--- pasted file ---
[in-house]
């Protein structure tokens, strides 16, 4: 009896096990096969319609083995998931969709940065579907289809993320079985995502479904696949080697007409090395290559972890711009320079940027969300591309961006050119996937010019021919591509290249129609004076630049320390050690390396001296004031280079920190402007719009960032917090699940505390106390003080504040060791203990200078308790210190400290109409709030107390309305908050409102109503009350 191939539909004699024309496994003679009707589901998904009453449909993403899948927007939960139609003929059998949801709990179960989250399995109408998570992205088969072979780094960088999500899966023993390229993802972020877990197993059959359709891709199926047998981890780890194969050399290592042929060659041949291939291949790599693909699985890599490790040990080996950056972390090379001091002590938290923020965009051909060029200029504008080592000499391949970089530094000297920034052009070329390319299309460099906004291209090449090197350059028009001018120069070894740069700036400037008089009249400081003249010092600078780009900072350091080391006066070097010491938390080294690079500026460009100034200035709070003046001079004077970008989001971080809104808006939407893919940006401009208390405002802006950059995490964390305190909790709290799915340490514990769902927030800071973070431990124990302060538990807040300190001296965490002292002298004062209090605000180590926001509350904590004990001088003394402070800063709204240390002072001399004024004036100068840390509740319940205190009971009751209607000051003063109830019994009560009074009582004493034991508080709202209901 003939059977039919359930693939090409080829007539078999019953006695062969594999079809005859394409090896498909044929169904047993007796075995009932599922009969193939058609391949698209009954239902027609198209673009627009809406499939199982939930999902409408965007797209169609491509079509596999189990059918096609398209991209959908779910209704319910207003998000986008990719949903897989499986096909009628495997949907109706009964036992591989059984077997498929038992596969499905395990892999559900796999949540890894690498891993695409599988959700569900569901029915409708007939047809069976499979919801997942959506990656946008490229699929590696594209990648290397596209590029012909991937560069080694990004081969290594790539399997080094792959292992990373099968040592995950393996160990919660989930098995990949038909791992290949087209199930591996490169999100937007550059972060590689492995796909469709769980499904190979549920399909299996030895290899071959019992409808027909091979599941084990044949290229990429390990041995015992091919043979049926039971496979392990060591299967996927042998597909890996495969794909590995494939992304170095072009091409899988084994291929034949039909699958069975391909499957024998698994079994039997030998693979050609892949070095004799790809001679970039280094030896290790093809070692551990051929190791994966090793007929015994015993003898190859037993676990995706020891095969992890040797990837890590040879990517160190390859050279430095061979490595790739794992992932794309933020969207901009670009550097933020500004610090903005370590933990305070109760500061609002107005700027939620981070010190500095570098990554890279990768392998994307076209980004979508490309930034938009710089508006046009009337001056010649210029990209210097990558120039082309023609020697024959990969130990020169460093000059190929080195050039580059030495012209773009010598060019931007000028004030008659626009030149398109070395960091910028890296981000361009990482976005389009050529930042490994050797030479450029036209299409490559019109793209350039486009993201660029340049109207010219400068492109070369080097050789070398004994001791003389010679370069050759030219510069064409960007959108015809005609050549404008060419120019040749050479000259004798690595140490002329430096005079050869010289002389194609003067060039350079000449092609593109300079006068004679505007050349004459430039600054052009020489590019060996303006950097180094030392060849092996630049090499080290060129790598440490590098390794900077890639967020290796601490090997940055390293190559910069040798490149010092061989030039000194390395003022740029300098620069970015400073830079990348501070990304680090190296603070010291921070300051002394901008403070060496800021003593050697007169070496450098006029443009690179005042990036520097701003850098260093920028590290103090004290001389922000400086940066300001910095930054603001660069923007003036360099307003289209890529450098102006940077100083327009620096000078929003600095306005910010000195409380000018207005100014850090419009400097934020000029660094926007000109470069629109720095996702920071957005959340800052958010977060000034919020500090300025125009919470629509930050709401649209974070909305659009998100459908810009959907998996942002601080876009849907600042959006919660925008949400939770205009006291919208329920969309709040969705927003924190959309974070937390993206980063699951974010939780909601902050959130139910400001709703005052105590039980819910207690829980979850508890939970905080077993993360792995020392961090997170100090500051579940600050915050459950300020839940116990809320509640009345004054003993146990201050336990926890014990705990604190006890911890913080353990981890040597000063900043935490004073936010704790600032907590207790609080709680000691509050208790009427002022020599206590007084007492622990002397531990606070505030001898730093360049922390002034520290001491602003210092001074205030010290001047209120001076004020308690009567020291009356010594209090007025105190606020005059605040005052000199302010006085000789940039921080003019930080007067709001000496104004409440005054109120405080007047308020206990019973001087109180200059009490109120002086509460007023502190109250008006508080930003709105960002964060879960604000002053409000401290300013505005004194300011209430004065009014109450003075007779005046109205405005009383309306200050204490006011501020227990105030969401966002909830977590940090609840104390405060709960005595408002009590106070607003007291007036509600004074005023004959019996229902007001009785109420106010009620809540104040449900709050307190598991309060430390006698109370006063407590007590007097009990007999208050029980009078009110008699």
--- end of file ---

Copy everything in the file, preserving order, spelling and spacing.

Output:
[in-house]
């Protein structure tokens, strides 16, 4: 009896096990096969319609083995998931969709940065579907289809993320079985995502479904696949080697007409090395290559972890711009320079940027969300591309961006050119996937010019021919591509290249129609004076630049320390050690390396001296004031280079920190402007719009960032917090699940505390106390003080504040060791203990200078308790210190400290109409709030107390309305908050409102109503009350 191939539909004699024309496994003679009707589901998904009453449909993403899948927007939960139609003929059998949801709990179960989250399995109408998570992205088969072979780094960088999500899966023993390229993802972020877990197993059959359709891709199926047998981890780890194969050399290592042929060659041949291939291949790599693909699985890599490790040990080996950056972390090379001091002590938290923020965009051909060029200029504008080592000499391949970089530094000297920034052009070329390319299309460099906004291209090449090197350059028009001018120069070894740069700036400037008089009249400081003249010092600078780009900072350091080391006066070097010491938390080294690079500026460009100034200035709070003046001079004077970008989001971080809104808006939407893919940006401009208390405002802006950059995490964390305190909790709290799915340490514990769902927030800071973070431990124990302060538990807040300190001296965490002292002298004062209090605000180590926001509350904590004990001088003394402070800063709204240390002072001399004024004036100068840390509740319940205190009971009751209607000051003063109830019994009560009074009582004493034991508080709202209901 003939059977039919359930693939090409080829007539078999019953006695062969594999079809005859394409090896498909044929169904047993007796075995009932599922009969193939058609391949698209009954239902027609198209673009627009809406499939199982939930999902409408965007797209169609491509079509596999189990059918096609398209991209959908779910209704319910207003998000986008990719949903897989499986096909009628495997949907109706009964036992591989059984077997498929038992596969499905395990892999559900796999949540890894690498891993695409599988959700569900569901029915409708007939047809069976499979919801997942959506990656946008490229699929590696594209990648290397596209590029012909991937560069080694990004081969290594790539399997080094792959292992990373099968040592995950393996160990919660989930098995990949038909791992290949087209199930591996490169999100937007550059972060590689492995796909469709769980499904190979549920399909299996030895290899071959019992409808027909091979599941084990044949290229990429390990041995015992091919043979049926039971496979392990060591299967996927042998597909890996495969794909590995494939992304170095072009091409899988084994291929034949039909699958069975391909499957024998698994079994039997030998693979050609892949070095004799790809001679970039280094030896290790093809070692551990051929190791994966090793007929015994015993003898190859037993676990995706020891095969992890040797990837890590040879990517160190390859050279430095061979490595790739794992992932794309933020969207901009670009550097933020500004610090903005370590933990305070109760500061609002107005700027939620981070010190500095570098990554890279990768392998994307076209980004979508490309930034938009710089508006046009009337001056010649210029990209210097990558120039082309023609020697024959990969130990020169460093000059190929080195050039580059030495012209773009010598060019931007000028004030008659626009030149398109070395960091910028890296981000361009990482976005389009050529930042490994050797030479450029036209299409490559019109793209350039486009993201660029340049109207010219400068492109070369080097050789070398004994001791003389010679370069050759030219510069064409960007959108015809005609050549404008060419120019040749050479000259004798690595140490002329430096005079050869010289002389194609003067060039350079000449092609593109300079006068004679505007050349004459430039600054052009020489590019060996303006950097180094030392060849092996630049090499080290060129790598440490590098390794900077890639967020290796601490090997940055390293190559910069040798490149010092061989030039000194390395003022740029300098620069970015400073830079990348501070990304680090190296603070010291921070300051002394901008403070060496800021003593050697007169070496450098006029443009690179005042990036520097701003850098260093920028590290103090004290001389922000400086940066300001910095930054603001660069923007003036360099307003289209890529450098102006940077100083327009620096000078929003600095306005910010000195409380000018207005100014850090419009400097934020000029660094926007000109470069629109720095996702920071957005959340800052958010977060000034919020500090300025125009919470629509930050709401649209974070909305659009998100459908810009959907998996942002601080876009849907600042959006919660925008949400939770205009006291919208329920969309709040969705927003924190959309974070937390993206980063699951974010939780909601902050959130139910400001709703005052105590039980819910207690829980979850508890939970905080077993993360792995020392961090997170100090500051579940600050915050459950300020839940116990809320509640009345004054003993146990201050336990926890014990705990604190006890911890913080353990981890040597000063900043935490004073936010704790600032907590207790609080709680000691509050208790009427002022020599206590007084007492622990002397531990606070505030001898730093360049922390002034520290001491602003210092001074205030010290001047209120001076004020308690009567020291009356010594209090007025105190606020005059605040005052000199302010006085000789940039921080003019930080007067709001000496104004409440005054109120405080007047308020206990019973001087109180200059009490109120002086509460007023502190109250008006508080930003709105960002964060879960604000002053409000401290300013505005004194300011209430004065009014109450003075007779005046109205405005009383309306200050204490006011501020227990105030969401966002909830977590940090609840104390405060709960005595408002009590106070607003007291007036509600004074005023004959019996229902007001009785109420106010009620809540104040449900709050307190598991309060430390006698109370006063407590007590007097009990007999208050029980009078009110008699």